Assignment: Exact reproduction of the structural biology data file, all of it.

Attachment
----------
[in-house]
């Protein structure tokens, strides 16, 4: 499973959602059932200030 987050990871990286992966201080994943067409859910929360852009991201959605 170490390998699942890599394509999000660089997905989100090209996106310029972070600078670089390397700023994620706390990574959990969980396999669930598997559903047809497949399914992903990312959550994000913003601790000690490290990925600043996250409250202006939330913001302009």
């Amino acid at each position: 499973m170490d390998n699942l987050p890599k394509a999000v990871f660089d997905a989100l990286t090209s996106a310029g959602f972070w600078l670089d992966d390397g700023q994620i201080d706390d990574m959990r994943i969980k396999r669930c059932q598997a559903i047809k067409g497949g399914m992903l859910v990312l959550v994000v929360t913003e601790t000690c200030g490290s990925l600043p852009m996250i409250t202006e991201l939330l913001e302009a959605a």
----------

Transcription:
[in-house]
């Protein structure tokens, strides 16, 4: 499973959602059932200030 987050990871990286992966201080994943067409859910929360852009991201959605 170490390998699942890599394509999000660089997905989100090209996106310029972070600078670089390397700023994620706390990574959990969980396999669930598997559903047809497949399914992903990312959550994000913003601790000690490290990925600043996250409250202006939330913001302009």
């Amino acid at each position: 499973m170490d390998n699942l987050p890599k394509a999000v990871f660089d997905a989100l990286t090209s996106a310029g959602f972070w600078l670089d992966d390397g700023q994620i201080d706390d990574m959990r994943i969980k396999r669930c059932q598997a559903i047809k067409g497949g399914m992903l859910v990312l959550v994000v929360t913003e601790t000690c200030g490290s990925l600043p852009m996250i409250t202006e991201l939330l913001e302009a959605a």